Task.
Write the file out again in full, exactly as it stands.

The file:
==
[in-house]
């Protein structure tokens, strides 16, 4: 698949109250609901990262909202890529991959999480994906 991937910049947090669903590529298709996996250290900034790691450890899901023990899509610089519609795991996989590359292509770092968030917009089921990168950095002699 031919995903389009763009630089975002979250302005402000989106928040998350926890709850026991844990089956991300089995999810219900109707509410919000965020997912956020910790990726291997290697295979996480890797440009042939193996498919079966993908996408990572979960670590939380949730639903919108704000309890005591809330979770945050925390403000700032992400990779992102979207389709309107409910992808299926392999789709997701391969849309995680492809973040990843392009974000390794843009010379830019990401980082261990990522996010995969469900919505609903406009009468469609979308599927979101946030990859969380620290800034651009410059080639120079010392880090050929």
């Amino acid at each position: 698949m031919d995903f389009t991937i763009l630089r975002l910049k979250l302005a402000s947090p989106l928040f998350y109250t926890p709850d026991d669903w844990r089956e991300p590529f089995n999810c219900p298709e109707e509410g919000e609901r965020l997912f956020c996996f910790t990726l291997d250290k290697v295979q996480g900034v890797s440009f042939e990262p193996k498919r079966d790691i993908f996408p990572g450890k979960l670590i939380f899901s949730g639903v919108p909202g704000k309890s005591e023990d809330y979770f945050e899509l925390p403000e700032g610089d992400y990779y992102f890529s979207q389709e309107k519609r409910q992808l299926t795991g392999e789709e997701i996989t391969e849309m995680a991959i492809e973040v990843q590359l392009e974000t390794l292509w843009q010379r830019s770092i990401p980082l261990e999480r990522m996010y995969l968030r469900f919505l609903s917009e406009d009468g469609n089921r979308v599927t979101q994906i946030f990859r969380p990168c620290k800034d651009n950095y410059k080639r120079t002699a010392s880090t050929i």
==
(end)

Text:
[in-house]
């Protein structure tokens, strides 16, 4: 698949109250609901990262909202890529991959999480994906 991937910049947090669903590529298709996996250290900034790691450890899901023990899509610089519609795991996989590359292509770092968030917009089921990168950095002699 031919995903389009763009630089975002979250302005402000989106928040998350926890709850026991844990089956991300089995999810219900109707509410919000965020997912956020910790990726291997290697295979996480890797440009042939193996498919079966993908996408990572979960670590939380949730639903919108704000309890005591809330979770945050925390403000700032992400990779992102979207389709309107409910992808299926392999789709997701391969849309995680492809973040990843392009974000390794843009010379830019990401980082261990990522996010995969469900919505609903406009009468469609979308599927979101946030990859969380620290800034651009410059080639120079010392880090050929």
């Amino acid at each position: 698949m031919d995903f389009t991937i763009l630089r975002l910049k979250l302005a402000s947090p989106l928040f998350y109250t926890p709850d026991d669903w844990r089956e991300p590529f089995n999810c219900p298709e109707e509410g919000e609901r965020l997912f956020c996996f910790t990726l291997d250290k290697v295979q996480g900034v890797s440009f042939e990262p193996k498919r079966d790691i993908f996408p990572g450890k979960l670590i939380f899901s949730g639903v919108p909202g704000k309890s005591e023990d809330y979770f945050e899509l925390p403000e700032g610089d992400y990779y992102f890529s979207q389709e309107k519609r409910q992808l299926t795991g392999e789709e997701i996989t391969e849309m995680a991959i492809e973040v990843q590359l392009e974000t390794l292509w843009q010379r830019s770092i990401p980082l261990e999480r990522m996010y995969l968030r469900f919505l609903s917009e406009d009468g469609n089921r979308v599927t979101q994906i946030f990859r969380p990168c620290k800034d651009n950095y410059k080639r120079t002699a010392s880090t050929i």